Bites on old, new and experimental journalism in Sacramento

Sacramento Press editor goes it alone

Bites is old, as far as media experiments go. When Capital Bites debuted, Bill Clinton was president and alternative-weekly newspapers made money. You can’t even find the first Bites columns online now.

OK, so the late ’90s weren’t that long ago. Still, it feels weird to be writing a newspaper column in 2013. It’s a sort of vintage job, isn’t it? Like developing film or running a video store or dealing weed or being a mailman.

And the pace of change in the alt-weekly industry seems to be accelerating. In the last year, the Village Voice Media chain disgorged papers it swallowed up in the 1990s and 2000s. In San Francisco, after a brutal legal battle in which the Bay Guardian accused the SF Weekly of predatory pricing in its advertising, both papers are now owned by the same company. Ironic, given the Guardian’s tradition of railing against monopolies like PG&E and Village Voice Media. The venerable Boston Phoenix closed its doors earlier this year, prompting a slew of “death of the alt weeklies” stories.

Alt-weeklies aren’t dead. They are much thinner. Some are going to monthly publishing schedules. Many are going “digital first,” and trying to figure out where the money is in that. SN&R is something of an outlier, preferring to experiment mostly with print-advertising products and adopting a “wait and see” approach online. As in, “Let’s wait and see if the Internet goes away.”

Everyone is experimenting. The public-media model is getting a lot of attention. Works great for outfits like Capital Public Radio, but most old media outlets can’t suddenly start running pledge drives. The Sacramento Bee and daily papers elsewhere are still trying to mug readers with pop-up ads and pay walls. Not sure if these techniques are revenue generating. They certainly have discouraged Bites from spending time on the Bee site.

There are the online nonprofit heavy hitters like ProPublica and California Watch, which are great, as long as the foundation money lasts. And if only they covered City Hall.

Then, there’s cohort of hyperlocal, shoestring and citizen-journalism experiments like Sacramento Press. Bites wanted to root for it when it got started in 2009. It was small and independent and had the potential to liven up the local media landscape. But for a long time, it was too hard to stomach Sac Press’ boosterism and Bee-lite editorial outlook, and the way it became a channel for press releases from business interests and government bureaucrats. And the badges. Ugh, the badges.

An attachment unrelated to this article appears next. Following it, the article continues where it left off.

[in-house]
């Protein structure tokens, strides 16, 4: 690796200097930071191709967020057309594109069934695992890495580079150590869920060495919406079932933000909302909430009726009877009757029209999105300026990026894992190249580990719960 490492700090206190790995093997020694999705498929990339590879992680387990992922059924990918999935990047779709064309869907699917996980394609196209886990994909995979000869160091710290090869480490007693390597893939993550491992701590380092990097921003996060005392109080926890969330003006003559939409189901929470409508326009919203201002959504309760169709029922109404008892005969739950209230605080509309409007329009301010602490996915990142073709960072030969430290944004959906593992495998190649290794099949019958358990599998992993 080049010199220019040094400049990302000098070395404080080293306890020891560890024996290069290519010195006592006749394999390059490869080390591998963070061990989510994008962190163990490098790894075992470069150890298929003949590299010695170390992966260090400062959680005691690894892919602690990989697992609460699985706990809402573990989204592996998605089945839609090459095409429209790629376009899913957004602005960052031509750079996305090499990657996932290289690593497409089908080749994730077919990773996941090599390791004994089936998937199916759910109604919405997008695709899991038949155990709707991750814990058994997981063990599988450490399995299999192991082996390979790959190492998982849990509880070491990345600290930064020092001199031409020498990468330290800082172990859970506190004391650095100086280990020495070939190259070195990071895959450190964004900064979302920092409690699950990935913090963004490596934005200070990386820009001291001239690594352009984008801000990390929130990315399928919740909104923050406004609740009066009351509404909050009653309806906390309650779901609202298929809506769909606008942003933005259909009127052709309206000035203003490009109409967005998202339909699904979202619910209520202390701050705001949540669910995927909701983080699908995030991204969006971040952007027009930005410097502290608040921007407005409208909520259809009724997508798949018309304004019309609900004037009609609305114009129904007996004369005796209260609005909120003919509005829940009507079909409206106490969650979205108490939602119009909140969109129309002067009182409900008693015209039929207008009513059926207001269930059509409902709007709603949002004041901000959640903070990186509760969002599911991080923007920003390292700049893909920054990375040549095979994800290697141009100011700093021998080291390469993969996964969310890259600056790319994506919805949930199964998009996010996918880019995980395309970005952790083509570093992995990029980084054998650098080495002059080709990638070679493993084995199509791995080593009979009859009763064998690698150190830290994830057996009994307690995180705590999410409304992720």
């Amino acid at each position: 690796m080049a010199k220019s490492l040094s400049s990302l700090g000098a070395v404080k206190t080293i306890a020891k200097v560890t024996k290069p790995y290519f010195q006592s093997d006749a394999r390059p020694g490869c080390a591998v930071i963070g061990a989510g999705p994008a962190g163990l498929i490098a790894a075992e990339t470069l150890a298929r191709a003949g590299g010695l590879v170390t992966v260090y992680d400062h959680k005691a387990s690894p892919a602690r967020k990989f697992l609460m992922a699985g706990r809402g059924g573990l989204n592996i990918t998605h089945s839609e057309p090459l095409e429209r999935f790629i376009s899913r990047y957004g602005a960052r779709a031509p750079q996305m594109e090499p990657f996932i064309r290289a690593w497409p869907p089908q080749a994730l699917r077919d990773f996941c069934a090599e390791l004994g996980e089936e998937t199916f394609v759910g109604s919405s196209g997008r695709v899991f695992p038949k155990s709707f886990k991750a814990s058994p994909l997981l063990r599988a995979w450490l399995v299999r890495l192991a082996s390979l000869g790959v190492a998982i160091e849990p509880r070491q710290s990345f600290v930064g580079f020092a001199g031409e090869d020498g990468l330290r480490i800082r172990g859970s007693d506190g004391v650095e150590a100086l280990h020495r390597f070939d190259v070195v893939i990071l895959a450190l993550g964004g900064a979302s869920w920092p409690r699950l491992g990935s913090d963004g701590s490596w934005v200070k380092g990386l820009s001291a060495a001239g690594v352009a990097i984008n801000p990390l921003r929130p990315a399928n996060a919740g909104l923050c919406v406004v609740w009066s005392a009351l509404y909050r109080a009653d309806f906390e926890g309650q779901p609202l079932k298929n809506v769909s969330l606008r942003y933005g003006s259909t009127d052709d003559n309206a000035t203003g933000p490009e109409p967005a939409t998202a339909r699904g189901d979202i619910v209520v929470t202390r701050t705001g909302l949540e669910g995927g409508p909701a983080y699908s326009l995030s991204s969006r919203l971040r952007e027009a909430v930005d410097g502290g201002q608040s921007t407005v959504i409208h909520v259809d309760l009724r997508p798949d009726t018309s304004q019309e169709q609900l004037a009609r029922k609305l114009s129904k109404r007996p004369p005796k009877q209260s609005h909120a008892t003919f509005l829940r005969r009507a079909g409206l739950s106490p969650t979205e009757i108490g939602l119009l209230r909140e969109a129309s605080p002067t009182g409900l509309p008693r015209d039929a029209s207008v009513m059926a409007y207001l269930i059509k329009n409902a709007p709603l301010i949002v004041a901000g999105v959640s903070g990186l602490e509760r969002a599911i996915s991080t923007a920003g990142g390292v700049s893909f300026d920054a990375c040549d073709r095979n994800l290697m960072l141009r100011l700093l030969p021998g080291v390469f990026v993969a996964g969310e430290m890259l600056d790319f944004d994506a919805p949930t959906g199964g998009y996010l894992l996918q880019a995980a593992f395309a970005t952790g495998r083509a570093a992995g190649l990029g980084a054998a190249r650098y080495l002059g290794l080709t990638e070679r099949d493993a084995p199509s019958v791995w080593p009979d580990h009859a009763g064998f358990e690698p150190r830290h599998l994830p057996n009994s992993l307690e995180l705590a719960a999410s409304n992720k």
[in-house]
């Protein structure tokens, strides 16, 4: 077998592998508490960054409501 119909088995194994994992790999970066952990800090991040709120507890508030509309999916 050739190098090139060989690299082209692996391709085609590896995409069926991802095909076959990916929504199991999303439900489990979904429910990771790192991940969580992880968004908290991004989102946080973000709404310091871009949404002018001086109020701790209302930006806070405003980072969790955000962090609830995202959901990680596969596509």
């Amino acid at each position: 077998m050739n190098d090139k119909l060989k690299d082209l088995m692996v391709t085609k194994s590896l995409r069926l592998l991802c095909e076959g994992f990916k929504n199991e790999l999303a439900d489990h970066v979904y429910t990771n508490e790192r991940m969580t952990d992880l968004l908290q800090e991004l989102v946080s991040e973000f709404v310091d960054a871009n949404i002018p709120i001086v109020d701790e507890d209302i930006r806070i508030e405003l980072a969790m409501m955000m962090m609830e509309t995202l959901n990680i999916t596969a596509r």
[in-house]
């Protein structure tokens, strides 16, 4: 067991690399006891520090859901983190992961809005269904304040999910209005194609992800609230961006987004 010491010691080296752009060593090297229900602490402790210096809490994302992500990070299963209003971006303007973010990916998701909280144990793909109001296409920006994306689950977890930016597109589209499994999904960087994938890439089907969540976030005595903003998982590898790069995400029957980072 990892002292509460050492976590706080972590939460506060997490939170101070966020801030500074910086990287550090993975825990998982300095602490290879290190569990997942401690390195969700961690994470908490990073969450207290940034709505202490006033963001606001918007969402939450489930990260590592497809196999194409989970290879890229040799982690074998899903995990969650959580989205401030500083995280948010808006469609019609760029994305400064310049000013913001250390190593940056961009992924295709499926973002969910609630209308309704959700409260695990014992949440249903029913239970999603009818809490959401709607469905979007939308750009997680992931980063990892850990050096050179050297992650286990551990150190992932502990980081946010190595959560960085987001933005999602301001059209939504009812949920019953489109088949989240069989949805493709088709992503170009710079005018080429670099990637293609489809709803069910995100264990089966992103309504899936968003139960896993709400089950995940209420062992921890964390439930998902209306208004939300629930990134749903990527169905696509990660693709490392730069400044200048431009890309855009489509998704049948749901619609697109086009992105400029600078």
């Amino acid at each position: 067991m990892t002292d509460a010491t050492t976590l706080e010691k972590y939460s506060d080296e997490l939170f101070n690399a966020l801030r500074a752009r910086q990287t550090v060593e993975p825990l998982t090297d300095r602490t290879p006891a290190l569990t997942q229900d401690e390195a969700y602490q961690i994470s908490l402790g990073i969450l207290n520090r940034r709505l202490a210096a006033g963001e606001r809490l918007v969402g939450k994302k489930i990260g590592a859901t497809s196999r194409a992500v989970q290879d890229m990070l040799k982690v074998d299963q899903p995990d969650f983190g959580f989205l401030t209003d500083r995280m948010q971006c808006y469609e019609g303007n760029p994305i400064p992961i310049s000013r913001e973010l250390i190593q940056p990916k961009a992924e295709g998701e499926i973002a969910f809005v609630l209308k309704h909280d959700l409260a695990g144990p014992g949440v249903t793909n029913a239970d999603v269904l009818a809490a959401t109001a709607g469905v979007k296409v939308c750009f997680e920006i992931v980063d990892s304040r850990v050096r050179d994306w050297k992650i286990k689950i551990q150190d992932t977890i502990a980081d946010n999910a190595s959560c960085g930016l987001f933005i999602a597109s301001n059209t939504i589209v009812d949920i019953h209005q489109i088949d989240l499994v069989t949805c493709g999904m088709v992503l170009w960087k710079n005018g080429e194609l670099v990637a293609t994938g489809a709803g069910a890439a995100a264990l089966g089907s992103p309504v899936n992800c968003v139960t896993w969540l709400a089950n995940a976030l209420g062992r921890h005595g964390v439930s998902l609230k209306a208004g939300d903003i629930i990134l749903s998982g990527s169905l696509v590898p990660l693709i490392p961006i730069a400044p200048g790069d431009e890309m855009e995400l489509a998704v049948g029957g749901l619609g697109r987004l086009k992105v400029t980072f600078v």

Things got a lot better when Jared Goyette took over as editor a year ago. The guy cares about journalism and community and all that good stuff. He’s done well, it appears, despite an ever-shrinking budget. And the success or failure of the Sacramento Press experiment is now very much up to Goyette.

“I just went from being the editor to being the publisher and CEO,” he told Bites a few days ago. They haven’t made a big deal about it on the site, but Sac Press’ owners, Ben Ilfeld and Geoff Samek, are cutting Sacramento Press loose from rest of their Web-design and Web-ads business. They’ll still own Sac Press, but it’s basically Goyette’s baby now, and he’s got to figure out how to pay the bills.

Sometime over the summer, Sac Press will relaunch with a brand-new website. (With a new color scheme, Bites hopes?) The Press lost its paid staff writers because of budget cuts, but Goyette plans to beef up freelance contributions. The editorial focus will shift a bit away from neighborhood-based hyperlocalism to a more topical form of localism—centered on areas that readers care about, like food or bikes or tech. There will be more events, like the “Farm to Fork: Where’s the teeth?” panel it held at Urban Hive last week.

Goyette will, out of necessity, be reporting and writing more. That’s a good thing. “You don’t get into journalism for the page views,” he says. Also good, the new system will require all articles from citizen contributors to go through some editing.

But it’s not clear that any of this will work. Even if all goes according to plan, Goyette says the project still, for a while, will be spending money instead of making it.

“But we’ve got a little wind in our sails. And we’ve got a better revenue-to-cost ratio than we’ve had in a long time.”

Goyette is upbeat but not certain. “The thing that makes this valuable is our community. If we continue to focus on that, it will be around in some form or another.” Bites hopes the experiment succeeds.